# Omaha Hi Hand Evaluator

Currently I'm trying to port Keith Rule's Texas Holdem Hand Evaluator to Omaha Hi:

After thinking more about the algorithm, I found a solution which gives me the right percentages for the hands and everything is fine..

But it's really really slow. How can I speed things up?

As the only thing I do right now is to look-up a normal five card hands, a LUT might be right for me. Anyone integrated one before?

``````static void Main(string[] args)
{
long count = 0;
double player1win = 0.0, player2win=0.0;
ulong player1 = Hand.ParseHand("Ad Kd As Ks");
ulong player2 = Hand.ParseHand("Th 5c 2c 7d");
foreach (ulong board in Hand.Hands(0, player1 | player2, 5))
{
uint maxplayer1value = 0, maxplayer2value = 0;
foreach (ulong boardcards in Hand.Hands(0, ulong.MaxValue ^ board, 3))
{
foreach (ulong player1hand in Hand.Hands(0Ul, ulong.MaxValue ^ player1, 2))
{
uint player1value = Hand.Evaluate(player1hand | boardcards, 5);
if (player1value > maxplayer1value) maxplayer1value = player1value;

}
}
foreach (ulong boardcards in Hand.Hands(0, ulong.MaxValue ^ board, 3))
{
foreach (ulong player2hand in Hand.Hands(0UL, ulong.MaxValue ^ player2, 2))
{
uint player2value = Hand.Evaluate(player2hand | boardcards, 5);
if (player2value > maxplayer2value) maxplayer2value = player2value;

}
}

if (maxplayer1value > maxplayer2value)
{
player1win += 1.0;
}
else if (maxplayer2value > maxplayer1value)
{
player2win += 1.0;
}
else
{
player1win += 0.5;
player2win += 0.5;
}
count++;
}
Console.WriteLine("Player1: {0:0.0000} Player2: {1:0.0000} Count: {2}", player1win / count * 100, player2win / count * 100, count);
}
``````
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Looks like you're trying to create equity calculator. I've done this as well, but not for Omaha (Texas Hold'em instead). With then players to evaluate, I've got about ~200K hands per second, which gives accurate result enough in no time. If there only two players to evaluate, I can get up to 4 million evaluations per second.

I used bitmasks for hands. One 64-bit integer to represent card, hand or entire board. You only need actually 52 of it, obviously. By using bitwise-operators, things get going rather quickly. Here's a quick sample from my project (in C++ tho). It's using 2 + 2 evaluator for fast look-ups:

``````
while (trial < trials) {
/** I use here a linked list over the hand-distributions (players).
* This is kind of natural as well, as circle is the basic
* shape of poker.
*/
pDist = pFirstDist;

unsigned __int64 usedCards = _deadCards;
bool collision;

/** Here, we choose random distributions for the comparison.
* There is a chance, that two separate distributions has
* the same card being picked-up. In that case, we have a collision,
* so do the choosing again.
*/
do {
pDist->Choose(usedCards, collision);

/** If there is only one hand in the distribution (unary),
* there is no need to check over collision, since it's been
* already done in the phase building them (distributions).
*/
if (pDist->_isUnary)
collision = false;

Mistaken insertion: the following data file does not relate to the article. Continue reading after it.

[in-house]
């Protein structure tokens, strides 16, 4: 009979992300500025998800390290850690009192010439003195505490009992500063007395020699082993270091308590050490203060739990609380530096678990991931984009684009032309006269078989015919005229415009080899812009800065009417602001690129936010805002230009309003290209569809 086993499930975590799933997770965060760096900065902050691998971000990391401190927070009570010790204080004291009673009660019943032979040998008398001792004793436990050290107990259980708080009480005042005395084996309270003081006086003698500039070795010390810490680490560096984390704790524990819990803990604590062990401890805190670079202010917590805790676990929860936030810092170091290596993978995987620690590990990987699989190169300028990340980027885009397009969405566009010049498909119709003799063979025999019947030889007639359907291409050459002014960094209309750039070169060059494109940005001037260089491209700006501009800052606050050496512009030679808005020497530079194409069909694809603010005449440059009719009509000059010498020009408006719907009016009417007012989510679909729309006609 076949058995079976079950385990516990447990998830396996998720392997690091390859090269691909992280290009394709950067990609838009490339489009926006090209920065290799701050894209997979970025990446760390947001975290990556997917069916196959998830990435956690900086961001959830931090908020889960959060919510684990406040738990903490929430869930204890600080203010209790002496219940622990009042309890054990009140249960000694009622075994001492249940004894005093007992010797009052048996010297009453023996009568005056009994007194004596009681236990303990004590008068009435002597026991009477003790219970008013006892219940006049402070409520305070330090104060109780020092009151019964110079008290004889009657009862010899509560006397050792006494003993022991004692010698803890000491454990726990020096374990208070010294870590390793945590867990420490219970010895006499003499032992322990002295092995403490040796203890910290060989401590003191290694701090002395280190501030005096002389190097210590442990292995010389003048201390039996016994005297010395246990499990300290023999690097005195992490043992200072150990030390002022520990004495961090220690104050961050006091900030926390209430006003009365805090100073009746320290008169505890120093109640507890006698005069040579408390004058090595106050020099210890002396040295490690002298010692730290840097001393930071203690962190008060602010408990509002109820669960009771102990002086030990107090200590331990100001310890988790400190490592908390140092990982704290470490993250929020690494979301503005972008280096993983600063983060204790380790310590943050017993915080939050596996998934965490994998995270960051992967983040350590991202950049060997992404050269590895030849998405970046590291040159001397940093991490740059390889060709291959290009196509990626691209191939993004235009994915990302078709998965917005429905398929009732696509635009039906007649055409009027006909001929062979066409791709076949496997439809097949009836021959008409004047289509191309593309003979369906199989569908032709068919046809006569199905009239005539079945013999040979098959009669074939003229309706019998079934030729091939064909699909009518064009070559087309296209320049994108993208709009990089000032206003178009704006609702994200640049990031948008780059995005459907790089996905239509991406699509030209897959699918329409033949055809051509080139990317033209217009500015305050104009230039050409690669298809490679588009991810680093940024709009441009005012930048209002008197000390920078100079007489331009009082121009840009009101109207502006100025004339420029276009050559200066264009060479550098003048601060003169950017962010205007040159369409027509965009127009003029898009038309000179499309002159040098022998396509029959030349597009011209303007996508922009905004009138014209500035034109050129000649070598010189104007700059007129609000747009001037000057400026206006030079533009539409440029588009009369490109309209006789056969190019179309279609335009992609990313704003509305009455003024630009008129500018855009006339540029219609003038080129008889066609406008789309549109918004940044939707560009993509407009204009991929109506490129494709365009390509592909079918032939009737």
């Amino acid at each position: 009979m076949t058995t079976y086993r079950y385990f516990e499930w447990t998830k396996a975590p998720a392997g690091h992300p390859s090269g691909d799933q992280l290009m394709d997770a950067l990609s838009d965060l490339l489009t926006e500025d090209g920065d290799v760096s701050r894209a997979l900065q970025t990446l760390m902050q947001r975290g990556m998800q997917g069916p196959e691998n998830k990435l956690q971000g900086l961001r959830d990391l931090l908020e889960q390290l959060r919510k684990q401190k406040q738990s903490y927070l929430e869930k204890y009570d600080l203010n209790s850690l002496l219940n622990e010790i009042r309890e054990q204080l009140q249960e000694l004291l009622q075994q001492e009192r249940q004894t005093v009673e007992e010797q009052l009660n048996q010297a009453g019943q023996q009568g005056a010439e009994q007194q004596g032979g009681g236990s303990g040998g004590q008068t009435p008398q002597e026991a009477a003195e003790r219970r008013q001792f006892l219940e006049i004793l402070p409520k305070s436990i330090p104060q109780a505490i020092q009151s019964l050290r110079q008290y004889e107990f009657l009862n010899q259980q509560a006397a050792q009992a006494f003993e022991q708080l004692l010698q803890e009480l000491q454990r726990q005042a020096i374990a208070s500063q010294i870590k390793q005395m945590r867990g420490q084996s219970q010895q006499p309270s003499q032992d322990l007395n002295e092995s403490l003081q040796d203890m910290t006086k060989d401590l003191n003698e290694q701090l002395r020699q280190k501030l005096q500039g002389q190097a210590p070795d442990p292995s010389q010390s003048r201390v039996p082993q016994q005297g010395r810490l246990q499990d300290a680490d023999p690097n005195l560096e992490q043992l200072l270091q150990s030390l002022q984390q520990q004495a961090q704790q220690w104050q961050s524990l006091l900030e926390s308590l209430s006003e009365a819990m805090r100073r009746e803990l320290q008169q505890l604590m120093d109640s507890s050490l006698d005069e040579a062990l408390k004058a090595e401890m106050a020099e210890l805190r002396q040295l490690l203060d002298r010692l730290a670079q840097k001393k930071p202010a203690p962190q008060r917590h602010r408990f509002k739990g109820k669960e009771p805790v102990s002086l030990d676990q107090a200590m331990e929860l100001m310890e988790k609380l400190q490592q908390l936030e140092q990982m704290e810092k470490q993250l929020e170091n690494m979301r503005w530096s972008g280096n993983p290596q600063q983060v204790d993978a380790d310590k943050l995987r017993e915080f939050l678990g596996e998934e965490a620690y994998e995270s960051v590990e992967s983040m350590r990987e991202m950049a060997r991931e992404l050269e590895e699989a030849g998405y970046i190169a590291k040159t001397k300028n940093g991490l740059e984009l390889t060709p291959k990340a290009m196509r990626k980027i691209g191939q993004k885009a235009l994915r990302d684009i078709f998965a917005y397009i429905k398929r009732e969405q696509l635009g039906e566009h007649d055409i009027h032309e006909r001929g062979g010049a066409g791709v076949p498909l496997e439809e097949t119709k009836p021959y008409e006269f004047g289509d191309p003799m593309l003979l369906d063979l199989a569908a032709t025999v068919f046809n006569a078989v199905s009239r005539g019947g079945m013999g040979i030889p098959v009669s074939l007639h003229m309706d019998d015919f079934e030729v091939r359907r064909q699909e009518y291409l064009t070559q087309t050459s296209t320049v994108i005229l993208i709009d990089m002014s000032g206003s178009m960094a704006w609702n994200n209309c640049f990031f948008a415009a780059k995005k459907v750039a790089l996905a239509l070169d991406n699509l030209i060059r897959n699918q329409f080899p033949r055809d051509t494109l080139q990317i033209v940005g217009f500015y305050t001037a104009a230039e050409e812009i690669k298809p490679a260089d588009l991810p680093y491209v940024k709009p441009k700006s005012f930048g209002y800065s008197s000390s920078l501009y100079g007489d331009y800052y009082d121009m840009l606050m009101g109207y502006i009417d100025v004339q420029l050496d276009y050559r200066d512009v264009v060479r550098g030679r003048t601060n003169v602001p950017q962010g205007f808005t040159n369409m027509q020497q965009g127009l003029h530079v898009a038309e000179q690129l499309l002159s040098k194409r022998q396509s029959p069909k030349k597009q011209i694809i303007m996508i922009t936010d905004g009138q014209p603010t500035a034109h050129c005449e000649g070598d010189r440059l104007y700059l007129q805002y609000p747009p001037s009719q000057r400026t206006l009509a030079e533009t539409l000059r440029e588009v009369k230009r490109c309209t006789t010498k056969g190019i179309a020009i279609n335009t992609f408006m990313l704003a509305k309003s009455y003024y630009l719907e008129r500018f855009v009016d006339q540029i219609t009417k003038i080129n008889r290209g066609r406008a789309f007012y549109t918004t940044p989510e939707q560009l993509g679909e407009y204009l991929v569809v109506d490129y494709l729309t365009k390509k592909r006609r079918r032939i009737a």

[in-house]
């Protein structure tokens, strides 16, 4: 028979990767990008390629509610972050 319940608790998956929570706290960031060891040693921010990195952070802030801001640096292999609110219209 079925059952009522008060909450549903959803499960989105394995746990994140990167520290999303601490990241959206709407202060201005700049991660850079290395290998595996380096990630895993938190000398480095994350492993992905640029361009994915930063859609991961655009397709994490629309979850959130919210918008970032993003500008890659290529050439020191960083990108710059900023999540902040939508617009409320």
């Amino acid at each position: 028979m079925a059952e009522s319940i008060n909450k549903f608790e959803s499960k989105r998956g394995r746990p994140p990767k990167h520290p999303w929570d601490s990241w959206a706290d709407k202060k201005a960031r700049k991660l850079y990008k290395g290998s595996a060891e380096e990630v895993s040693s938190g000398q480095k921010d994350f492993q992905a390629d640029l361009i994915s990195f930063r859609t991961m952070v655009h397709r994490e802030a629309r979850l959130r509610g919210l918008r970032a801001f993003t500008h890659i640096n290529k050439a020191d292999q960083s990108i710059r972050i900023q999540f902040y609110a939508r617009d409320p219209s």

pDist = pDist->_pNext;
} while (pDist != pFirstDist && !collision);

if (collision) {
/** Oops! Collision occurred! Take the next player (hand-
* distribution and do this all over again.
*
*/
pFirstDist = pDist->_pNext;

continue;
}

unsigned __int64 board = 0;

/** Pick a board from the hashed ones, until it's unique compared to
* the distributions.
*
*/
do {
if (count == 1) {
board = boards[0];
collision = false;
} else {
board = boards[Random()];
collision = (board & usedCards) != 0;
}
} while (collision);

board |= _boardCards;

int best = 0, s = 1;

do {
pDist->_currentHand |= board;

unsigned long i, l = static_cast<unsigned long>(pDist->_currentHand >> 32);
int p;
bool f = false;

/** My solution to find out the set bits.
* Since I'm working on a 32-bit environment, the "64-bit"
* variable needs to be split in to parts.
*/
if (_BitScanForward(&i, l)) {
p = _evaluator->_handRanks[53 + i + 32]; // Initial entry to the 2 + 2 evaluator hash.
l &= ~(static_cast<unsigned long>(1) << i);
f = true;
}

if (f)
while (_BitScanForward(&i, l)) {
l &= ~(static_cast<unsigned long>(1) << i);
p = _evaluator->_handRanks[p + i + 32];
}

l = static_cast<unsigned long>(pDist->_currentHand & 0xffffffff);

if (!f) {
_BitScanForward(&i, l);

p = _evaluator->_handRanks[53 + i];
l &= ~(static_cast<unsigned long>(1) << i);
}

while (_BitScanForward(&i, l)) {
l &= ~(static_cast<unsigned long>(1) <<_handRanks[p + i];
}

pDist->_rank = p;

/** Keep the statistics up. Please do remember, that
* equity consist of ties as well, so it's not a percentual
* chance of winning.
*/
if (p > best) {
pWinner = pDist;
s = 1;
best = p;
} else if (p == best)
++s;

pDist = pDist->_pNext;
} while (pDist != pFirstDist);

if (s > 1) {
for (unsigned int i = 0; i _rank == best) {
_handDistributions[i]->_ties += 1.0f / s;
_handDistributions[i]->_equity += 1.0f / s;
}
} else {
++pWinner->_wins;
++pWinner->_equity;
}

++trial;

pFirstDist = pDist->_pNext;
}
``````

Please refer to the 2 + 2 evaluator, which is quite easy to adapt in your own needs.

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This might help:

An example of a ready made Objective-C (and Java) Texas Hold'em 7- and 5-card evaluator can be found here and further explained here. It "adds" up hands to generate an index that sufficiently characterises the hand for determining rank.

All feedback welcome at the e-mail address found therein

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